hen John McCain at last focused on the economy in this campaign, he recycled the Republican playbook from the late 70s and early 80s. Those old moves had had a remarkable shelf life, lasting a generation. They had carried the first of the hapless Bushes to the White House in 1988 and powered Newt Gingrich’s revolution in 1994. Even at the start of a new century they were still in use, occupying the heart of George W. Bush’s domestic economic policies.
But now McCain is learning the hard way, even if he won’t yet admit it, that the Reagan playbook’s time has come and gone. The old Republican trick was to lie about taxes: Democrats would raise everybody’s and Republicans would cut everybody’s. (In reality, Republican largesse meant the millionaire reaped a windfall while the waitress got pennies and the public debt soared.) McCain has resuscitated that canard, making the case against Obama’s progressive tax policy. But he’ll lose the argument—and the Presidency—because the Republican era of wholesale deregulation and the redistribution of wealth, upward, is over.
It is no longer enough to utter conservative epithets like “liberal” and “tax.” McCain’s implication that Obama wants to “spread the wealth” around rather than create wealth is dissonant at a time when Republicans are presiding over the greatest wealth destruction in history. Meantime, Obama has brilliantly pounded two numbers into the national consciousness—$250,000 (you don’t face a tax increase if you earn less) and 95 percent (the percentage of Americans who will receive a tax cut under Obama’s proposal).
As the campaign entered its final fortnight, smart Republicans began suggesting that McCain put some spin on this ball to give it a semblance of still being in play. During a debate with me last week in Washington, Frum urged McCain’s campaign to grasp for yet another message—this time, the danger of one party dominance of Washington. Conservatives heartily approved of one party—their party’s—dominance from 2003 to 2007. What they dread now is that Democratic ascendance could lead to horrors like national health reform.
Although the faithful chant, “Obama, Pelosi, Reid” at McCain’s sparsely attended rallies, voters overall now scorn the appeal to divided government. In addition to being politically misguided, this latest Republican argument is flatly ahistorical.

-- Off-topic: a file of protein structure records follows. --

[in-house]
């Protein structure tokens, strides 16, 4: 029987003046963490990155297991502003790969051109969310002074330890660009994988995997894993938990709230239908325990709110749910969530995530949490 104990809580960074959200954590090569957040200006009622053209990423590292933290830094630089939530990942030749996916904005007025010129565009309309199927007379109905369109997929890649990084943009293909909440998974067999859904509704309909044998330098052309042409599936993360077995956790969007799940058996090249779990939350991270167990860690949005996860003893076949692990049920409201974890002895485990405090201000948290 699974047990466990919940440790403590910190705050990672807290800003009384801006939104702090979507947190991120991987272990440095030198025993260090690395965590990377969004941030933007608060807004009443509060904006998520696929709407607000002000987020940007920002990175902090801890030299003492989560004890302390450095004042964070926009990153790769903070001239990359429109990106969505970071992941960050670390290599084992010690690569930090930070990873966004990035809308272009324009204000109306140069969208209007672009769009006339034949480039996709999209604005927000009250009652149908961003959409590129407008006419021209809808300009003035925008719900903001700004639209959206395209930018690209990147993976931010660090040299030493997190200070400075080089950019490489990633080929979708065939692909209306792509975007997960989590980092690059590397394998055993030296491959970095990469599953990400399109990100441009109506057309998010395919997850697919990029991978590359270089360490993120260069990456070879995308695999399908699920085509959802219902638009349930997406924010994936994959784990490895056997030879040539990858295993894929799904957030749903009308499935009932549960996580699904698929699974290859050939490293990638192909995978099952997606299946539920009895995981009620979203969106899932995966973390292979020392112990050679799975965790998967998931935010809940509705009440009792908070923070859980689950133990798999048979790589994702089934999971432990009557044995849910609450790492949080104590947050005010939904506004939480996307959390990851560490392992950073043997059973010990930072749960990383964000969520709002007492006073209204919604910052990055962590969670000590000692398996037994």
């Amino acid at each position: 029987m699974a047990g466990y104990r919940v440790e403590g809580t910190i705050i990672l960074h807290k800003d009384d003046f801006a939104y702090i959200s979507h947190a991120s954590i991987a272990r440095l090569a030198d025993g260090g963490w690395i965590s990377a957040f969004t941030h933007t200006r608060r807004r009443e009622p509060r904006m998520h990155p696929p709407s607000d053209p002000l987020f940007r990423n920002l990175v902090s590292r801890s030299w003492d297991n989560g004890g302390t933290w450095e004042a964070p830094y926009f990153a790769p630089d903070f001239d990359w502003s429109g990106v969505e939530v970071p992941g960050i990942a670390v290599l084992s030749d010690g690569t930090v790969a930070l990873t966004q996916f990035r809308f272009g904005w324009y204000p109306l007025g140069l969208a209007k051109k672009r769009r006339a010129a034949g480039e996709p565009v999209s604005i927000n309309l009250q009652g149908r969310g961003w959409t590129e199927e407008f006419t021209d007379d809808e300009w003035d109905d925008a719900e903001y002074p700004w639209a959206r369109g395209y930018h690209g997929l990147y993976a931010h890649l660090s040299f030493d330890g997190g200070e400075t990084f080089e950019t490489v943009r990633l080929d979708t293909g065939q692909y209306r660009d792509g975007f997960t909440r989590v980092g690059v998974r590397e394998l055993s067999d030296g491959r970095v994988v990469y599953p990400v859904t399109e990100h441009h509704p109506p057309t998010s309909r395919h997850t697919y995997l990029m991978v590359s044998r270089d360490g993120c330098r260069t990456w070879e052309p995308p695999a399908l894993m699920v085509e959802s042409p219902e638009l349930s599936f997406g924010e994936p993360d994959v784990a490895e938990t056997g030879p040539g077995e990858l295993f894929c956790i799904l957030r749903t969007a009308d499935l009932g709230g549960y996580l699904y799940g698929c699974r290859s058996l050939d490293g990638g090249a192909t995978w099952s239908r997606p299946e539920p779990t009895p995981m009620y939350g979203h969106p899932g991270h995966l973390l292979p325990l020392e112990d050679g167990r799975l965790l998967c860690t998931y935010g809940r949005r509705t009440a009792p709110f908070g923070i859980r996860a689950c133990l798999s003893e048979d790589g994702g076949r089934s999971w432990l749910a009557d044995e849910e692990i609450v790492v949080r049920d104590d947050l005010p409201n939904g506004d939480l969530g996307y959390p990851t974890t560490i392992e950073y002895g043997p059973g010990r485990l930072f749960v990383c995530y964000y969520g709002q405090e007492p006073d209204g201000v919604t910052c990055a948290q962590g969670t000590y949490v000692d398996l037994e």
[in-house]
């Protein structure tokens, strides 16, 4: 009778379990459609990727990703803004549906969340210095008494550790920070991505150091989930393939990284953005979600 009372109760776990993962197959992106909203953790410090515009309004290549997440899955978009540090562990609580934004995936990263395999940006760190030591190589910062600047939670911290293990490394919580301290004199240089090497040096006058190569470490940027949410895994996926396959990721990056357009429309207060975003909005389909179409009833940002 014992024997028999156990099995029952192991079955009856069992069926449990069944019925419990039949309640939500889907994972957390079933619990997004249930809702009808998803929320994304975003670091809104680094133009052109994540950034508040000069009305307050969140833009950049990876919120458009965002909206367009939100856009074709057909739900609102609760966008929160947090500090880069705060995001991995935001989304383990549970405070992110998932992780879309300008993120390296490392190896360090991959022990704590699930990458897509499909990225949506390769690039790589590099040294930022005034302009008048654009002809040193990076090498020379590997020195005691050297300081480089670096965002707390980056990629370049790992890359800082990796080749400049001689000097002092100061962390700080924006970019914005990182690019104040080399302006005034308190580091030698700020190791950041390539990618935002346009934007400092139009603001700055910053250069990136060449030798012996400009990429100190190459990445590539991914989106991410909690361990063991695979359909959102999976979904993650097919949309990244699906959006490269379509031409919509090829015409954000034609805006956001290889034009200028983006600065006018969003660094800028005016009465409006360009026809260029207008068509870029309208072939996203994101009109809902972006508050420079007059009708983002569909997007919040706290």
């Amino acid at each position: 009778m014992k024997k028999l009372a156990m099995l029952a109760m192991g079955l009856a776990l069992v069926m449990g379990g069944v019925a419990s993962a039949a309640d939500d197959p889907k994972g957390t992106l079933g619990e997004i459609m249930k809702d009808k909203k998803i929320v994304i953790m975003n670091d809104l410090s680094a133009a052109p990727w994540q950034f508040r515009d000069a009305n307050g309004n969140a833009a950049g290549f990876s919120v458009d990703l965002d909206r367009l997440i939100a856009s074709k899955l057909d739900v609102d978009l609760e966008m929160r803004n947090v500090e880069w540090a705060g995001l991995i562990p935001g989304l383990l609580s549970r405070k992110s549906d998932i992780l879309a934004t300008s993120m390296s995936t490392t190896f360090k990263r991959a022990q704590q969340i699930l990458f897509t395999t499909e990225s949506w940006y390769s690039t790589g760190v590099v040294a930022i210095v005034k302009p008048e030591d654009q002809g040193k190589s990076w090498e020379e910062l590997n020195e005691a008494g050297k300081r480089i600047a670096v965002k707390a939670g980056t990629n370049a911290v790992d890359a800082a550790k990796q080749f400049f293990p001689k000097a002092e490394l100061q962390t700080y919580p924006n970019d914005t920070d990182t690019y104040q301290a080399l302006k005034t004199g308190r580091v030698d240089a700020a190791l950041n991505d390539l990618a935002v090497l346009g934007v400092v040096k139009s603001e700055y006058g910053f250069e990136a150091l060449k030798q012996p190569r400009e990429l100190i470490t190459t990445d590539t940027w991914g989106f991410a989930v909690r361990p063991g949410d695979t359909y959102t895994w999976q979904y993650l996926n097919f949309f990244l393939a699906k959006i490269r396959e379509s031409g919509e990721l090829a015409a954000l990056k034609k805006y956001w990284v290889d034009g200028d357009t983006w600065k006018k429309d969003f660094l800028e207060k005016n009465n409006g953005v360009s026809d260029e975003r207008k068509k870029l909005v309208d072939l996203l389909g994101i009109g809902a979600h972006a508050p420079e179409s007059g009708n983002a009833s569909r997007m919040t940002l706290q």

Great economic challenges—from the New Deal in 1932, to the new economics of the 1960s (which followed three recessions in the preceding decade), to the Clinton fiscal turnaround in 1993—were all handled by one party—the Democratic Party, as it happened—in charge at both ends of Pennsylvania Avenue. Even the exception proved the rule. In 1981, President Reagan enjoyed a Republican Senate and effective control of the House on taxes and spending due to support from conservative Democrats.
Back in 2008, we keep hearing about Joe the Plumber. If McCain were paying Joe a plumber’s hourly wage for his time, he wouldn’t have any cash left for travel or television. Yet it still doesn’t seem to be working. The evident failure of McCain’s argument, the last in a series of tactical improvisations, is more than a prelude to defeat for one man or one party in one election. Instead, the 2008 campaign has shown that we have, at long last, entered post-Reagan America.
At what may be the dawn of a new progressive era, Republicans will have to make a choice. I don’t believe they ever will, or even should, proclaim “me too” and mimic Democrats. Instead, they should rethink and then renew their purpose, asking hard questions about the meaning of conservative principles in a different economy and a changing world. The alternative is to repeat the past, perhaps with Sarah Palin, the hockey mom in couture, in a starring role. Ronald Reagan, who in his dealings with the Russians proved he was more realist than ideologue, would surely look at such a legacy and ask: “Where’s the rest of me?”
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